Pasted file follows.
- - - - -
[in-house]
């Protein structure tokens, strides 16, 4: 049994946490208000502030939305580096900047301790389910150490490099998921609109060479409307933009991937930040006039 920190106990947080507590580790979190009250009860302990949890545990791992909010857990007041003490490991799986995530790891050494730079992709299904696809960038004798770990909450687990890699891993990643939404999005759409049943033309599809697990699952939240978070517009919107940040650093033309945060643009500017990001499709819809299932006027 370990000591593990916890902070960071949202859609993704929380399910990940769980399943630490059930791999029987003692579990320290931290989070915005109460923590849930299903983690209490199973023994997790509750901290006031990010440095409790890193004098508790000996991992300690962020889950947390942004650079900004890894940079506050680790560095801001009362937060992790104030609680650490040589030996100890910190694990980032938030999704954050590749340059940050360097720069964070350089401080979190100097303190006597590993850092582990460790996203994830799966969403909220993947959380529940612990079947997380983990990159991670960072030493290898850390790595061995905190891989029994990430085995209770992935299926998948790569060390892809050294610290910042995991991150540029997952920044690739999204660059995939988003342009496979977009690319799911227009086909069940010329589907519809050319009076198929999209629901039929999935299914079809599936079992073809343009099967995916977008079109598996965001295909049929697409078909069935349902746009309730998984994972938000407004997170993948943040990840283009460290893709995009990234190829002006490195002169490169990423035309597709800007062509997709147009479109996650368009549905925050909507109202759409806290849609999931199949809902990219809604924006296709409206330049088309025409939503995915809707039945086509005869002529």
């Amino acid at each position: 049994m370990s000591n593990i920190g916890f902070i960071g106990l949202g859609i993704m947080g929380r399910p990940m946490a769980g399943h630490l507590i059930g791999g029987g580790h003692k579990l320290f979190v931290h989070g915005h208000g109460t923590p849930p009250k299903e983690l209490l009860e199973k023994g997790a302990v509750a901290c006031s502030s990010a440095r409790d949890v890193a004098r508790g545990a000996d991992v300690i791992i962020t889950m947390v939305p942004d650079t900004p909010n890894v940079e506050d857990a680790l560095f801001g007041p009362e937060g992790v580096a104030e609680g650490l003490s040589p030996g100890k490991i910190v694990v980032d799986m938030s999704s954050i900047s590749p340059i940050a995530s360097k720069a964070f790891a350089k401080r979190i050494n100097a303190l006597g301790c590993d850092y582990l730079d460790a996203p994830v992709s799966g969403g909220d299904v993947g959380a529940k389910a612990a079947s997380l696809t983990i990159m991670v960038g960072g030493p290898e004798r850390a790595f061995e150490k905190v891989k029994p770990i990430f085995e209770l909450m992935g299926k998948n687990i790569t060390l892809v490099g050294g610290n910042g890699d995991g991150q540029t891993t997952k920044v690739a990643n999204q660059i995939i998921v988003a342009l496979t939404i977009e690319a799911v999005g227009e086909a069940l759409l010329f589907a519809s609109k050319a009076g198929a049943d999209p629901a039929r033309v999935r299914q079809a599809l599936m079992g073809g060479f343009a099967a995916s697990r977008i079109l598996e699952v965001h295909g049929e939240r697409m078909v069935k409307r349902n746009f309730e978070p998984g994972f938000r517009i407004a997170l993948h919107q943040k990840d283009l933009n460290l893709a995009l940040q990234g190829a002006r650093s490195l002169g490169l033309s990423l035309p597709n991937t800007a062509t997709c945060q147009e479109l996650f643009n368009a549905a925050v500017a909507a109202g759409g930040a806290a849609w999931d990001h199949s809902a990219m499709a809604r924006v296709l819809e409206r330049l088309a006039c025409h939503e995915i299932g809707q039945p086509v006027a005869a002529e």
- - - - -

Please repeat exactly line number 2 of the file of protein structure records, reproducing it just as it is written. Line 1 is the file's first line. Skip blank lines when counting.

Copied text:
């Protein structure tokens, strides 16, 4: 049994946490208000502030939305580096900047301790389910150490490099998921609109060479409307933009991937930040006039 920190106990947080507590580790979190009250009860302990949890545990791992909010857990007041003490490991799986995530790891050494730079992709299904696809960038004798770990909450687990890699891993990643939404999005759409049943033309599809697990699952939240978070517009919107940040650093033309945060643009500017990001499709819809299932006027 370990000591593990916890902070960071949202859609993704929380399910990940769980399943630490059930791999029987003692579990320290931290989070915005109460923590849930299903983690209490199973023994997790509750901290006031990010440095409790890193004098508790000996991992300690962020889950947390942004650079900004890894940079506050680790560095801001009362937060992790104030609680650490040589030996100890910190694990980032938030999704954050590749340059940050360097720069964070350089401080979190100097303190006597590993850092582990460790996203994830799966969403909220993947959380529940612990079947997380983990990159991670960072030493290898850390790595061995905190891989029994990430085995209770992935299926998948790569060390892809050294610290910042995991991150540029997952920044690739999204660059995939988003342009496979977009690319799911227009086909069940010329589907519809050319009076198929999209629901039929999935299914079809599936079992073809343009099967995916977008079109598996965001295909049929697409078909069935349902746009309730998984994972938000407004997170993948943040990840283009460290893709995009990234190829002006490195002169490169990423035309597709800007062509997709147009479109996650368009549905925050909507109202759409806290849609999931199949809902990219809604924006296709409206330049088309025409939503995915809707039945086509005869002529």